All of which means that the righteous smugness of the "I'll even chop aces" crowing is just empty, smug rhetoric. Yeah, of course you will, if you chop with everything else, too--not because you're such a great guy, but because the way the whole process works basically compels you to. So stop trying to look like there's something special about you.
Yes, of course I have chopped when I held aces or kings or queens. So has everybody who has played a lot. It's just like getting aces on a misdeal--you give 'em back to the dealer, shrug, and go on with the next hand. You do not get a star on your forehead for being angelic. It's just how things are done.
Another common speech made in conjunction with the chop question is the morality tale. Somebody will relate a story in which a villain refused to chop, and ended up losing a monster pot. Again, I've heard more of such stories than I could count.
Regardless of whether the stories are true, I think they shouldn't be told. I don't think that any player should feel pressure to agree to a chop. I don't really care if the guy next to me wants to play or chop, as long as it's the same answer every time.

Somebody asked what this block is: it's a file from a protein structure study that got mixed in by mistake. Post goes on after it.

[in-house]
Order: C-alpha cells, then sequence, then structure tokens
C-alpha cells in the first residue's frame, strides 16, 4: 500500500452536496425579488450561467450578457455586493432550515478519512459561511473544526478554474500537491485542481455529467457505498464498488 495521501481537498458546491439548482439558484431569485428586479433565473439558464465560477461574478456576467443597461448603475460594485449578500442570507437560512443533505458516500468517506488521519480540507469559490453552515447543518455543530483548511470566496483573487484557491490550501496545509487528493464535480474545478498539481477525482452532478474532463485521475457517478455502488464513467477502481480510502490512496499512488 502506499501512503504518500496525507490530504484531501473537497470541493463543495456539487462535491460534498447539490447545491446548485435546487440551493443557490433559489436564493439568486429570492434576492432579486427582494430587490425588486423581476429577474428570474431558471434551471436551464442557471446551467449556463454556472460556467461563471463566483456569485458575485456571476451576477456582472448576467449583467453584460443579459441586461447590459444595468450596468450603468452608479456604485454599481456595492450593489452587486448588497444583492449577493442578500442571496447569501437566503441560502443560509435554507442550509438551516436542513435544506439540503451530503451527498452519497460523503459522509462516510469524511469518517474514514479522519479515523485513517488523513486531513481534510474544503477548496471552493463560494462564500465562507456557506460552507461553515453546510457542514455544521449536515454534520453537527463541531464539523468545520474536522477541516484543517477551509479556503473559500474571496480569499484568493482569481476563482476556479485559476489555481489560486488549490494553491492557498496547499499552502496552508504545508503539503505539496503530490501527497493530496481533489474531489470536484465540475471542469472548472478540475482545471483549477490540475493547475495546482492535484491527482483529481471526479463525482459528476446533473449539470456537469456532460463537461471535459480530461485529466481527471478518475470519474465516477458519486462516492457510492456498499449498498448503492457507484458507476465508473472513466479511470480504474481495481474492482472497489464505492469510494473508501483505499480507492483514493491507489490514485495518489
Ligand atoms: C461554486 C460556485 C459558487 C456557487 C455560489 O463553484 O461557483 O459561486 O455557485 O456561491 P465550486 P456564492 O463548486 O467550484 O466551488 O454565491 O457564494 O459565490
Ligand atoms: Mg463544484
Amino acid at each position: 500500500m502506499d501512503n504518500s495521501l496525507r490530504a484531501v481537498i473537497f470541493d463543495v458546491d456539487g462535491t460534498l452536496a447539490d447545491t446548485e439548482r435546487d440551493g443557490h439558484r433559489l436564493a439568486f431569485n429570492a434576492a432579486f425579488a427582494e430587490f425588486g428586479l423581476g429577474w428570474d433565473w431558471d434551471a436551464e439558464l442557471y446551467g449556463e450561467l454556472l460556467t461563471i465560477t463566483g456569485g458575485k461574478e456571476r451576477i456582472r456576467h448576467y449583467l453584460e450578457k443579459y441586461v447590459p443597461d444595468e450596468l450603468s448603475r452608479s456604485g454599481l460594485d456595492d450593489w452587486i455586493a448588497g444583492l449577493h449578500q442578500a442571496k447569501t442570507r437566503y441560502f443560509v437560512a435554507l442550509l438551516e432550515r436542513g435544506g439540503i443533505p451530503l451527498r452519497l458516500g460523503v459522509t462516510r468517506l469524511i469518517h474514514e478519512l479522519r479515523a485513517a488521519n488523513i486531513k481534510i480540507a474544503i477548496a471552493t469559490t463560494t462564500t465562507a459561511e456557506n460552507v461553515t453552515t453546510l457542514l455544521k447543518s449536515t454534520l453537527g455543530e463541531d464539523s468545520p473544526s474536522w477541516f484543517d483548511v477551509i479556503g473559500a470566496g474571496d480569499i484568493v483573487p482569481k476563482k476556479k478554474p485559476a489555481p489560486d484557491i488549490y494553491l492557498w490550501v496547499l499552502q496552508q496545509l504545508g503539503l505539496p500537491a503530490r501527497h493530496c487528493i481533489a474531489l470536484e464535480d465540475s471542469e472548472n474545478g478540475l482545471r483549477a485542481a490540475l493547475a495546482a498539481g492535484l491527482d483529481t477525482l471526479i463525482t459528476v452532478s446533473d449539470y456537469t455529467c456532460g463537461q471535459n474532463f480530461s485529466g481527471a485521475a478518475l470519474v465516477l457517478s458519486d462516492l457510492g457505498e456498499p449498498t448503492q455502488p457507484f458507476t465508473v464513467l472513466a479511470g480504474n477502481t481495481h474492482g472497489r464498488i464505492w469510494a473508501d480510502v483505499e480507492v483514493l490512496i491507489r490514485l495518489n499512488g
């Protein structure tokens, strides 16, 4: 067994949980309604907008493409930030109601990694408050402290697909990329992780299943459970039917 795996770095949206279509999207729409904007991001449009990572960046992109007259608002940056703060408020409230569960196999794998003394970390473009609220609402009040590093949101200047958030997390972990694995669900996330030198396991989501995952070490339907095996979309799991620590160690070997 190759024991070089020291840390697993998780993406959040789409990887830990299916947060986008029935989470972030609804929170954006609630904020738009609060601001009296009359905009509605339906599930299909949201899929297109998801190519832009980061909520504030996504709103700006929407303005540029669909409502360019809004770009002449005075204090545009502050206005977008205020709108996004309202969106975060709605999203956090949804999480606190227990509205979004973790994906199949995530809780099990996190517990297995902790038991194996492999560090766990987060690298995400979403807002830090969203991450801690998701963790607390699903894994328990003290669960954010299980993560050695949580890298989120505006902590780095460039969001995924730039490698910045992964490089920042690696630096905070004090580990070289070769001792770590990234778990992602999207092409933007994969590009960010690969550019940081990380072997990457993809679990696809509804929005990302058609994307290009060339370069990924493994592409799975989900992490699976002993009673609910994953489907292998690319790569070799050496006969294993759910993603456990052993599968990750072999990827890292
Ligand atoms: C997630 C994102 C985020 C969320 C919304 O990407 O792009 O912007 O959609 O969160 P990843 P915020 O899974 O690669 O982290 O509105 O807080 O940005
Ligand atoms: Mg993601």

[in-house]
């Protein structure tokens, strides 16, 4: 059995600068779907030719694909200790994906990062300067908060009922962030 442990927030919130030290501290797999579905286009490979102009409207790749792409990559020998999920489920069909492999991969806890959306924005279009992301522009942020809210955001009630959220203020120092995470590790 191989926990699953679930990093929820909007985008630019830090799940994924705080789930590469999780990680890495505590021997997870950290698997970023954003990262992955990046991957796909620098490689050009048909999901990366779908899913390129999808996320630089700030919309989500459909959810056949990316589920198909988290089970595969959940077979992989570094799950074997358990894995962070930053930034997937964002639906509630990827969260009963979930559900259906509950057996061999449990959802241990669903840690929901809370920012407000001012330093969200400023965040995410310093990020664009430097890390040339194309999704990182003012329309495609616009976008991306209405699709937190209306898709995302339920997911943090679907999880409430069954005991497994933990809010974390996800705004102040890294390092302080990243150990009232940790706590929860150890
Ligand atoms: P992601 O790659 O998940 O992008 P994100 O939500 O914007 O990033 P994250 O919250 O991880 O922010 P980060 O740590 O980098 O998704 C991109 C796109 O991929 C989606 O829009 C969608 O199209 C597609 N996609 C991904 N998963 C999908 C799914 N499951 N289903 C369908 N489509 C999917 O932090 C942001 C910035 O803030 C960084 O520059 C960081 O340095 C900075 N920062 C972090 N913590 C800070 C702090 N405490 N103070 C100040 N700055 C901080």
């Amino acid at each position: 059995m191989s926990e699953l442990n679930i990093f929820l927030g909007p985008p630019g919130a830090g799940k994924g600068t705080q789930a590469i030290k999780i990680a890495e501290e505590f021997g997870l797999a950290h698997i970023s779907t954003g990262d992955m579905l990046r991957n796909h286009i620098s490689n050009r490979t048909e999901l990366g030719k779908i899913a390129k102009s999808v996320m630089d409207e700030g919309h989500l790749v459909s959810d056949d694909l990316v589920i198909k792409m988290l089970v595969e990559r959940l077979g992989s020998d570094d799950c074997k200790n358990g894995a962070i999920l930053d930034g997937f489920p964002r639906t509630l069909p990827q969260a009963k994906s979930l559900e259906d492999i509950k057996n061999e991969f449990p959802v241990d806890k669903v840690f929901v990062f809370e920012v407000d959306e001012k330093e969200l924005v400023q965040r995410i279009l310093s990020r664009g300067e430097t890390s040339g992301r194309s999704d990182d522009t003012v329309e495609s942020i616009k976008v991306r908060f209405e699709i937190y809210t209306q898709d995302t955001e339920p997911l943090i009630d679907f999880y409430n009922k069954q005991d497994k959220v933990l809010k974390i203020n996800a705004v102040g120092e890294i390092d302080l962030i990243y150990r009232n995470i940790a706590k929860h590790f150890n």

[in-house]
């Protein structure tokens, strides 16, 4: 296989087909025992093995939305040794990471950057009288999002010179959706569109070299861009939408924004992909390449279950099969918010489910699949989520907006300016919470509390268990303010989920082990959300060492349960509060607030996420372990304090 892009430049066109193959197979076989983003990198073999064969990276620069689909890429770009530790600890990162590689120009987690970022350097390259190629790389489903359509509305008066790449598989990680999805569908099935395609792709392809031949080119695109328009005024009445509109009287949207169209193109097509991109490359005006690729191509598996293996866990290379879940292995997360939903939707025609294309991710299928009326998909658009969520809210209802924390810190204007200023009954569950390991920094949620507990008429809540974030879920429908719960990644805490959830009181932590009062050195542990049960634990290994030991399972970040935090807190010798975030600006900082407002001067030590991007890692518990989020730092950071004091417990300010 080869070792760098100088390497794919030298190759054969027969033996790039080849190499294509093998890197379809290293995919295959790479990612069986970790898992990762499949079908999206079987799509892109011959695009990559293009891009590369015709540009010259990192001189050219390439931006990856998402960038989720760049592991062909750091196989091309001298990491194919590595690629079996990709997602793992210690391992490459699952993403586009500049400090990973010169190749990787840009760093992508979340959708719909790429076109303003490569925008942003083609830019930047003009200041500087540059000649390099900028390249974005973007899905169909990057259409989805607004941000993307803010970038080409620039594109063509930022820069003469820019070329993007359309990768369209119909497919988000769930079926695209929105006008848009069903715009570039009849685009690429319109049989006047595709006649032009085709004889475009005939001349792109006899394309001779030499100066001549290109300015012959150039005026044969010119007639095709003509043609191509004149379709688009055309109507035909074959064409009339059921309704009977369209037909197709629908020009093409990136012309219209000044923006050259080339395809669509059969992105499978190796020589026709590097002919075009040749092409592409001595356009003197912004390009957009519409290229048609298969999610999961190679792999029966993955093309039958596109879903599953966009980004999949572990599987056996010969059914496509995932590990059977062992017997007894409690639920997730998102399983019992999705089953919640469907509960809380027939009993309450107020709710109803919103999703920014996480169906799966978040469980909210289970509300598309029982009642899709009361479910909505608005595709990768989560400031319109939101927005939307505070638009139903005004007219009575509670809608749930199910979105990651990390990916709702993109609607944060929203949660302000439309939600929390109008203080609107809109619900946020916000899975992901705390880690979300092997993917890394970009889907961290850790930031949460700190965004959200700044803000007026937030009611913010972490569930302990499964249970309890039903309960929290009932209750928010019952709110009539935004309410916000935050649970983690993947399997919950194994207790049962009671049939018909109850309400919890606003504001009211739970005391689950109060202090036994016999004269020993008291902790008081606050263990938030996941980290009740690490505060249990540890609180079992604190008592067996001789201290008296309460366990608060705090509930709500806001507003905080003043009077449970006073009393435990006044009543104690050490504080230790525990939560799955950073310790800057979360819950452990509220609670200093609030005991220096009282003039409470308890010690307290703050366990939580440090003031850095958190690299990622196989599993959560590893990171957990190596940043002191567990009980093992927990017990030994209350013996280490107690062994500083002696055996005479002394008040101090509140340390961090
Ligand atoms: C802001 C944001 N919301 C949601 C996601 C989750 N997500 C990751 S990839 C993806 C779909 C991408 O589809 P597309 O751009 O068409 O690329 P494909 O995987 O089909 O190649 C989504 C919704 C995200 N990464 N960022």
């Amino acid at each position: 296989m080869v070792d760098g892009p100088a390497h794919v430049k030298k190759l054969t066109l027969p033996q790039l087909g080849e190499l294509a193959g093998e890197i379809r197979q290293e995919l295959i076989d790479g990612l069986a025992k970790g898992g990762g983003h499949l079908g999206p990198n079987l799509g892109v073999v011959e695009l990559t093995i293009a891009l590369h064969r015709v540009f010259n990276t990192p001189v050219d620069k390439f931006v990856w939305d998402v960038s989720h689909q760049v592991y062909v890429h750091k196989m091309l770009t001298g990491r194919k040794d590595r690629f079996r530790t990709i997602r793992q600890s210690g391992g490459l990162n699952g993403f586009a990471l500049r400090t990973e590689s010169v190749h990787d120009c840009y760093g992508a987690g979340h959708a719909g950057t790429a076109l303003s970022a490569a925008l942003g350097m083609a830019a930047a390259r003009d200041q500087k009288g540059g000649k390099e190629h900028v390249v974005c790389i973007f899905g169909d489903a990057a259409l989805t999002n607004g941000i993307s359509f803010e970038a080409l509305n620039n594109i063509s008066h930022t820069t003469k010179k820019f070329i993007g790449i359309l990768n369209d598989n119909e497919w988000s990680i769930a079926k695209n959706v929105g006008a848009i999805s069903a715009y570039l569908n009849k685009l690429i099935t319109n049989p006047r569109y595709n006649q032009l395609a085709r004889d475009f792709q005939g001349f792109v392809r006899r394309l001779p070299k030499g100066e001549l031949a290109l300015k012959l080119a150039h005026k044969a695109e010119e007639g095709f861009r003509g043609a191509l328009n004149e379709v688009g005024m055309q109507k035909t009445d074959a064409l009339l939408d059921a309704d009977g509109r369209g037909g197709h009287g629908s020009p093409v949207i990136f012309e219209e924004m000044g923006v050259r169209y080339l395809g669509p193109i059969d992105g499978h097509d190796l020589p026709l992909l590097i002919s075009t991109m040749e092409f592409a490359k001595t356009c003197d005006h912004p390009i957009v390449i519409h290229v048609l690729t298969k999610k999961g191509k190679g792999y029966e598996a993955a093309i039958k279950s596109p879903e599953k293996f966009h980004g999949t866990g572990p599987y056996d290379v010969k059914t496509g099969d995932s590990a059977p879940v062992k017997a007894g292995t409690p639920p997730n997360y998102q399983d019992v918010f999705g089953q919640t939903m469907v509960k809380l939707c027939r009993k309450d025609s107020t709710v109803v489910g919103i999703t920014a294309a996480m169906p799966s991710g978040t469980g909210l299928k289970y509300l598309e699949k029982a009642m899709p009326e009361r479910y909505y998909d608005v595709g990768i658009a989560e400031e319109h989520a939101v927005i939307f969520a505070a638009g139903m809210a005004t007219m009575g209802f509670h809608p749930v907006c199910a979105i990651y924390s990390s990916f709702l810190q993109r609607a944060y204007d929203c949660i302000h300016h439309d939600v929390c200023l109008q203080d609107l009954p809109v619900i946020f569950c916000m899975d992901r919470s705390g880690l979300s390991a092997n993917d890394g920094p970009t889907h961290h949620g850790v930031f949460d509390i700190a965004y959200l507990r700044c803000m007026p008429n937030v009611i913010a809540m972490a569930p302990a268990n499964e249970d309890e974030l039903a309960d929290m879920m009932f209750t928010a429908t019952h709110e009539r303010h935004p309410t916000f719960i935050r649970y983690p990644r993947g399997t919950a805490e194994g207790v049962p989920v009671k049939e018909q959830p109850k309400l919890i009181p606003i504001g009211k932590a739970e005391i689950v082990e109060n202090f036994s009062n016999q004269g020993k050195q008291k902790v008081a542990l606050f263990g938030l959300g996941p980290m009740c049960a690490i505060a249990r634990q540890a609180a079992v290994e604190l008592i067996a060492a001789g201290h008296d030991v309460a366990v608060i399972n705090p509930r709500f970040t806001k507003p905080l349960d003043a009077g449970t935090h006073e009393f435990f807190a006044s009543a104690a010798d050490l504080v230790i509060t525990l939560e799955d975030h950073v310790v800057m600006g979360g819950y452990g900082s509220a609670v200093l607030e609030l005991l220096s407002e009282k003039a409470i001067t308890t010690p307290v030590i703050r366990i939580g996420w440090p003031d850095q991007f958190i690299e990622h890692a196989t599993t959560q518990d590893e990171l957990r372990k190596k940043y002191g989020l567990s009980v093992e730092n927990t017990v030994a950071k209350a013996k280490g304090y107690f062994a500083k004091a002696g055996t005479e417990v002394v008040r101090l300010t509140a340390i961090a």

While I'm on the subject of chopping, here's a related rant. What's the deal with players who feel that chopping is a right and privilege, and that they are somehow being wronged by a player who calls or raises, thus preventing a chop from occurring? These numbskulls apparently feel that chopping the blinds is some sort of positive good that they should get to experience, and they are robbed of it by somebody betting.
This ranks among the stupidest attitudes you can have at a poker table. You're there to play. You're there to win money. Chopping the blinds does not allow you to do that. It is a total waste of time. (Not a lot of time, but still.) There are reasons to think that chopping is usually better than the alternative of playing out two weak hands, which takes even more time, usually without meaningful profit to anybody. But every table seems to have at least one maroon who gets positively giddy when he gets to chop, and positively surly when somebody deprives him of that opportunity.
It is yet another in the long list of poker player behaviors that I see all the time, and yet cannot comprehend.
*There are some exceptions if one player has a hand that might hit a high-hand jackpot. Some players want to hold out the possibility of playing out such hands. But to do so necessarily involves collusion with the other blind to win that money, a practice that no ethical player will attempt to pull off or cooperate with.
**I occasionally hear that one card room or another has a rule that whatever any given pair of players first agree to, they must stick with. However, I have never heard this from a source that I thought was truly in the know, and I have never seen any attempt to enforce such a rule, if it does actually exist anywhere.
Sunday, July 18, 2010